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Grim unemployment statistics cast doubt on value of education

As the warm glow of college commencement ceremonies gives way to the cold reality of today's job market, this year's graduates and their anxious parents might be tempted to wonder whether it was worth it.

After spending tens of thousands of dollars on higher education, often taking on huge debts along the way, many face a job market that doesn't seem to need them. Not only is the American economy producing few new jobs of any kind, but the ones that are being added are overwhelmingly on the lower end of the skill and pay scale.

In fact, government surveys indicate that the vast majority of job gains this year have gone to workers with only a high school education or less, casting some doubt on one of the nation's most deeply held convictions: that a college education is the ticket to the American Dream.

The Bureau of Labor Statistics projects that seven of the 10 employment sectors that will see the largest gains over the next decade won't require much more than some on-the-job training. These include home health care aides, customer service representatives and food preparers and servers. Meanwhile, well-paying white-collar jobs such as computer programming have become vulnerable to outsourcing to foreign countries.

"People with bachelor's degrees will increasingly get not very highly satisfactory jobs," said W. Norton Grubb, a professor at the University of California-Berkeley School of Education. "In that sense, people are getting more schooling than jobs are available."

He noted that in 1970, 77 percent of workers with a bachelor's degree were employed in professional and managerial occupations. By 2000, that had fallen to 60 percent.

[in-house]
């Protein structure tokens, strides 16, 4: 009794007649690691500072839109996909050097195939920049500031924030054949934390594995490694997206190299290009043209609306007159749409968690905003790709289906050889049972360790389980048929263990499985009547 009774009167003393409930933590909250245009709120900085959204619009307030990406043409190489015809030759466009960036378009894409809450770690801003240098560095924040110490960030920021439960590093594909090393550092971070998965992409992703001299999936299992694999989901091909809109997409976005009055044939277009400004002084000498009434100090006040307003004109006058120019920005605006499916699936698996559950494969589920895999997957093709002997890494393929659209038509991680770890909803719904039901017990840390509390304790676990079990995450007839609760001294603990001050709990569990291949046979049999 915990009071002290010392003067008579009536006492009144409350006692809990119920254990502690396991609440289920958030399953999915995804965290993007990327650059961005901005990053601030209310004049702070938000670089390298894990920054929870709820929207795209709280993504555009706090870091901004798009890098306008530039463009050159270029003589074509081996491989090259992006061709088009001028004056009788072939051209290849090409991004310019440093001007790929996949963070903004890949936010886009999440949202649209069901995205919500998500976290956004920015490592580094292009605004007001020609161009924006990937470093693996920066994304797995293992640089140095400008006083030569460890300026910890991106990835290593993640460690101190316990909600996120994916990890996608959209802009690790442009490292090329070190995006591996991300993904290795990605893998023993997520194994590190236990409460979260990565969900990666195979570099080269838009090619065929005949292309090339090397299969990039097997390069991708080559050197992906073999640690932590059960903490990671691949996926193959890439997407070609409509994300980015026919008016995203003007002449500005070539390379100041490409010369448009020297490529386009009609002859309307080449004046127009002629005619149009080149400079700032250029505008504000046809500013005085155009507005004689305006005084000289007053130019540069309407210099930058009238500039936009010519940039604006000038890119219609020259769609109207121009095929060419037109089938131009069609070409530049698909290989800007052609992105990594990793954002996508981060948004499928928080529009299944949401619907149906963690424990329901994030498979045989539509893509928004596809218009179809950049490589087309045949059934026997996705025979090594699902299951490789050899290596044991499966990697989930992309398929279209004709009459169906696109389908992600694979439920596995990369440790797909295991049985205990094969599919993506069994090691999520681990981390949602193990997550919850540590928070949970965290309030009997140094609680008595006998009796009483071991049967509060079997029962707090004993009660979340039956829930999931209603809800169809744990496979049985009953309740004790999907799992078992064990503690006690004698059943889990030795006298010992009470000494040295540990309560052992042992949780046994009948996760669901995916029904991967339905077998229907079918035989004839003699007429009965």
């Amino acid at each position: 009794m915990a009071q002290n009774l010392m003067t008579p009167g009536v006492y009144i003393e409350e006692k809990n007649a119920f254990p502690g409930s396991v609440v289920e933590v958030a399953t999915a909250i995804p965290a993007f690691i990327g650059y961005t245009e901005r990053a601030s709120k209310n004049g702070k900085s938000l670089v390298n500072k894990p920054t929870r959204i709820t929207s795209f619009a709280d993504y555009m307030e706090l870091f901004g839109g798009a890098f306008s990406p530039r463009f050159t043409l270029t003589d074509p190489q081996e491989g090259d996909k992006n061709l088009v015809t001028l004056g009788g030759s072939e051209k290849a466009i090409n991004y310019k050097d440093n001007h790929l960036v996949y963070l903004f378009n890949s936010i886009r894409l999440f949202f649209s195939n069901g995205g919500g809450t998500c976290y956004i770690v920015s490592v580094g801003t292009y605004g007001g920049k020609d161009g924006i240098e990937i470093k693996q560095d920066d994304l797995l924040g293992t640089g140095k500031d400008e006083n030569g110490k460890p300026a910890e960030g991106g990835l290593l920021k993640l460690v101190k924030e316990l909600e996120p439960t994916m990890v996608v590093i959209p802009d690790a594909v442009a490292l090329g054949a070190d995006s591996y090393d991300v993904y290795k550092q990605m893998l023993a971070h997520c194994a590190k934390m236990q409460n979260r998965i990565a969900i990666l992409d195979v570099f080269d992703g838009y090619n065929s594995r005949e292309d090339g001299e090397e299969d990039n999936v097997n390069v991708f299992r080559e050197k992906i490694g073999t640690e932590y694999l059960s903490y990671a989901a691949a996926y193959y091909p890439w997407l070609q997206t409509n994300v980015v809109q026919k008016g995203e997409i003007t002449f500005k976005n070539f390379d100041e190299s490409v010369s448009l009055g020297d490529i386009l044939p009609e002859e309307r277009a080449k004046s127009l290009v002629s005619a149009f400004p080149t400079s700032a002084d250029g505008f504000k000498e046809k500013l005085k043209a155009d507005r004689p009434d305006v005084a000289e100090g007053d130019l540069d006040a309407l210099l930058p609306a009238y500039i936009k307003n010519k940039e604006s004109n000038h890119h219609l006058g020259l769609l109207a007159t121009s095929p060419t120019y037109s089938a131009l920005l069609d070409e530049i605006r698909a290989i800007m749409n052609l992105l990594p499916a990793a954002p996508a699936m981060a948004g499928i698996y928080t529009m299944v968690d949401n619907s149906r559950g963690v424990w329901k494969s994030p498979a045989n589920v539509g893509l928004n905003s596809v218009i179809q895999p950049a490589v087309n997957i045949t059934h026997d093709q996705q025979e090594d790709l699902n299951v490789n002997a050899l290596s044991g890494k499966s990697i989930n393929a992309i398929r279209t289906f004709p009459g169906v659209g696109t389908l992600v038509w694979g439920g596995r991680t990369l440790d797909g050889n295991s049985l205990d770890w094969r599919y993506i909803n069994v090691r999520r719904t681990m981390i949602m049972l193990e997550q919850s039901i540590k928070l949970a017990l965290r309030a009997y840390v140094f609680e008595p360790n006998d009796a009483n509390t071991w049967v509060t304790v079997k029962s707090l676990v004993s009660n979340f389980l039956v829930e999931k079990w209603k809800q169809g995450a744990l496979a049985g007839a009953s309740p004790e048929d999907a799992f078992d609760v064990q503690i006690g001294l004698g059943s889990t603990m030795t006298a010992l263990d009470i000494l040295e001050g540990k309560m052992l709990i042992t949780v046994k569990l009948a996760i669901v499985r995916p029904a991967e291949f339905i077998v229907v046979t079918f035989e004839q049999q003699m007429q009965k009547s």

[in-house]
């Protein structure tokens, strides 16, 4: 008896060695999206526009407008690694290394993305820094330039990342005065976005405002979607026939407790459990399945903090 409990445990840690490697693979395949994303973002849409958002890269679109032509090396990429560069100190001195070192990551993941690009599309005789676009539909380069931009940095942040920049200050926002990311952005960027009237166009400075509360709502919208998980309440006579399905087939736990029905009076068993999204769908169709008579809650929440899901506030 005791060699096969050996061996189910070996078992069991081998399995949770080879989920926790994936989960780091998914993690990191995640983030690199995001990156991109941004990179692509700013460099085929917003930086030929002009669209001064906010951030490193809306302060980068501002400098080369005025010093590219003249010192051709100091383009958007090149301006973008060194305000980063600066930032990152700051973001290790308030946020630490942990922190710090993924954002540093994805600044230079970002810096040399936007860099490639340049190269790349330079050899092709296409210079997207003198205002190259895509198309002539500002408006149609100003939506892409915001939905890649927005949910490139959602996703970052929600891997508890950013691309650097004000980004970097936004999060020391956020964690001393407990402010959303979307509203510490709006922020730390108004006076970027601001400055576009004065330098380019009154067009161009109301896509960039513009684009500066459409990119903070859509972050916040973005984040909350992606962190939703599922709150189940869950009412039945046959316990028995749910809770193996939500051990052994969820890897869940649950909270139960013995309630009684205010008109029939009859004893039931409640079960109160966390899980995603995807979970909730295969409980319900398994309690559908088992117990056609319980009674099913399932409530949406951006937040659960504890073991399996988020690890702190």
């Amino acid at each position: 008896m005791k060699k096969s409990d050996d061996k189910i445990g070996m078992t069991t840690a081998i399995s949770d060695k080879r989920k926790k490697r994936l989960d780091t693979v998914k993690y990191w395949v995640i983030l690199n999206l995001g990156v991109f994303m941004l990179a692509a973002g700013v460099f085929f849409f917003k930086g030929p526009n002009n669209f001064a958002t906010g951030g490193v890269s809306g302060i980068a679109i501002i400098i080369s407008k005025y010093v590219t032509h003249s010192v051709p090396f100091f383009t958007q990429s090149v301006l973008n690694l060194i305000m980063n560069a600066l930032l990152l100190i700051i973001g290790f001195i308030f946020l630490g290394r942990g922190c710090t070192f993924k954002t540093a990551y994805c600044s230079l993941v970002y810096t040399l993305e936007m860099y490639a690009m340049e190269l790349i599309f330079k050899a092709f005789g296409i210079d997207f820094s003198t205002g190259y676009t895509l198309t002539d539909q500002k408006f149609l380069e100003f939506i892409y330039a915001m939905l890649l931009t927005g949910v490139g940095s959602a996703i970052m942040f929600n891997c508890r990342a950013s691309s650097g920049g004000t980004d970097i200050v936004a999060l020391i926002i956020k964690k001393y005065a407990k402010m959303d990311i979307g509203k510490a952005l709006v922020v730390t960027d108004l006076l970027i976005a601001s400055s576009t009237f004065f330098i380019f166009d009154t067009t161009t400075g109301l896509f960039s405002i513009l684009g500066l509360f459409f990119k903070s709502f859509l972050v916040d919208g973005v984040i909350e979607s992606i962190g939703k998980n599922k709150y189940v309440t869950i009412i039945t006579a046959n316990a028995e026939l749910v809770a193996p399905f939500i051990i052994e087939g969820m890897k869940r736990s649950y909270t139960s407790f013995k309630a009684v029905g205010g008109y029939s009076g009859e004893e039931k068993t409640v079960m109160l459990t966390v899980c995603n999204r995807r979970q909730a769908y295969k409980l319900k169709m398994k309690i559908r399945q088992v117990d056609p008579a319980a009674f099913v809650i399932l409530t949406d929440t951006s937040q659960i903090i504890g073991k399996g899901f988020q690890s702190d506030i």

Of the nearly 1 million new jobs created since hiring turned up in January, about half have been temporary census jobs. Most of the rest are concentrated in such industries as retail, hospitality and temporary staffing, according to the Bureau of Labor Statistics.

Job prospects have improved slightly for college graduates. One out of four college seniors this year had a job waiting for them upon graduation, up from one in five last year, according to a survey by the National Association of Colleges and Employers.

But there's still a lot of angst. Kyle Daley, 23, of Walnut Creek, Calif., graduated from UCLA a year ago with a bachelor's in political science and is still looking for a job. Recently, he put his resume into an old wine bottle and threw it into the Pacific Ocean.

"I'm trying to try every avenue I can," Daley said.

Economists say it's understandable that the early stages of the recovery are benefiting less-educated workers. They were the hardest hit during the downturn; they're also cheaper and often easier for employers to bring on board than better-educated workers.

No one is arguing that higher education isn't beneficial. Even now, the unemployment rate for college graduates stands at 4.7 percent -- less than half of the figure for workers with only a high school diploma.

Also, federal statistics for 2008 show that men 25 and older with a bachelor's degree pulled down a median salary of $65,800. That compares with a median of $39,010 for men in the same age group who had completed only high school. Earnings for women were broadly smaller, although the pay gap by education was similar in percentage terms to that of male workers.

"In my mind, the data is overwhelmingly clear: The B.A. is worthwhile," said Stephen Rose, a labor economist and research professor at Georgetown University.

What's not as clear as it used to be is whether pursuing higher education will continue to guarantee a substantially more affluent and secure life. Higher degrees today don't always bring higher earnings.

And there's good reason to believe that a bachelor's alone may not be enough to command rising premiums over a lesser education or to open doors to the kinds of jobs that college graduates have been accustomed to.

Increasingly, the job market has become polarized, with the fastest-growing occupations on either the low end or the high end, often for positions that require more education than a bachelor's degree.

Middle-skilled occupations such as sales, office and administration -- positions perhaps most readily open to community college graduates -- have shown little or no growth over the last decade, and they fell sharply during the recession, according to research by David Autor, an economics professor at MIT.

"A (four-year) college degree is not the security as it once was," Autor said, although he quickly added that the alternative was far worse. "Middle-class jobs for non-college graduates are going to be few and far between."

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